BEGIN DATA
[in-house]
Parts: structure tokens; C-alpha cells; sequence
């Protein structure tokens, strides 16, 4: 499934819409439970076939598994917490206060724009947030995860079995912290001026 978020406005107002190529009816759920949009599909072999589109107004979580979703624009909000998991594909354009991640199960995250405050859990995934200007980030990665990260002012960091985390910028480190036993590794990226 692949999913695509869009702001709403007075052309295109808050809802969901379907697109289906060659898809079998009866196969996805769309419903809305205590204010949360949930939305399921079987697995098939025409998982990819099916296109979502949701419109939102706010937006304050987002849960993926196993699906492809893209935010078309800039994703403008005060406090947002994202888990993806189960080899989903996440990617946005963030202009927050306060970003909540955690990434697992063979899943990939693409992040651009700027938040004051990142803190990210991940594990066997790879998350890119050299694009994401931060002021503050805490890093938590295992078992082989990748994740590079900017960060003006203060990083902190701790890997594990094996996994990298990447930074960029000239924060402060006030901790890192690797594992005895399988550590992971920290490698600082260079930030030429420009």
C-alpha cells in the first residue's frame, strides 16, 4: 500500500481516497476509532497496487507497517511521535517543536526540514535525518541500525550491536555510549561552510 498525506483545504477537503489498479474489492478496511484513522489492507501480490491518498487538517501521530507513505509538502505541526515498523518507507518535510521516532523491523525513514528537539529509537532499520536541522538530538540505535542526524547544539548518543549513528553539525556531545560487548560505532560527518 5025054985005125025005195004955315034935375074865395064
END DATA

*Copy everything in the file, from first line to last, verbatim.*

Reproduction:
[in-house]
Parts: structure tokens; C-alpha cells; sequence
């Protein structure tokens, strides 16, 4: 499934819409439970076939598994917490206060724009947030995860079995912290001026 978020406005107002190529009816759920949009599909072999589109107004979580979703624009909000998991594909354009991640199960995250405050859990995934200007980030990665990260002012960091985390910028480190036993590794990226 692949999913695509869009702001709403007075052309295109808050809802969901379907697109289906060659898809079998009866196969996805769309419903809305205590204010949360949930939305399921079987697995098939025409998982990819099916296109979502949701419109939102706010937006304050987002849960993926196993699906492809893209935010078309800039994703403008005060406090947002994202888990993806189960080899989903996440990617946005963030202009927050306060970003909540955690990434697992063979899943990939693409992040651009700027938040004051990142803190990210991940594990066997790879998350890119050299694009994401931060002021503050805490890093938590295992078992082989990748994740590079900017960060003006203060990083902190701790890997594990094996996994990298990447930074960029000239924060402060006030901790890192690797594992005895399988550590992971920290490698600082260079930030030429420009």
C-alpha cells in the first residue's frame, strides 16, 4: 500500500481516497476509532497496487507497517511521535517543536526540514535525518541500525550491536555510549561552510 498525506483545504477537503489498479474489492478496511484513522489492507501480490491518498487538517501521530507513505509538502505541526515498523518507507518535510521516532523491523525513514528537539529509537532499520536541522538530538540505535542526524547544539548518543549513528553539525556531545560487548560505532560527518 5025054985005125025005195004955315034935375074865395064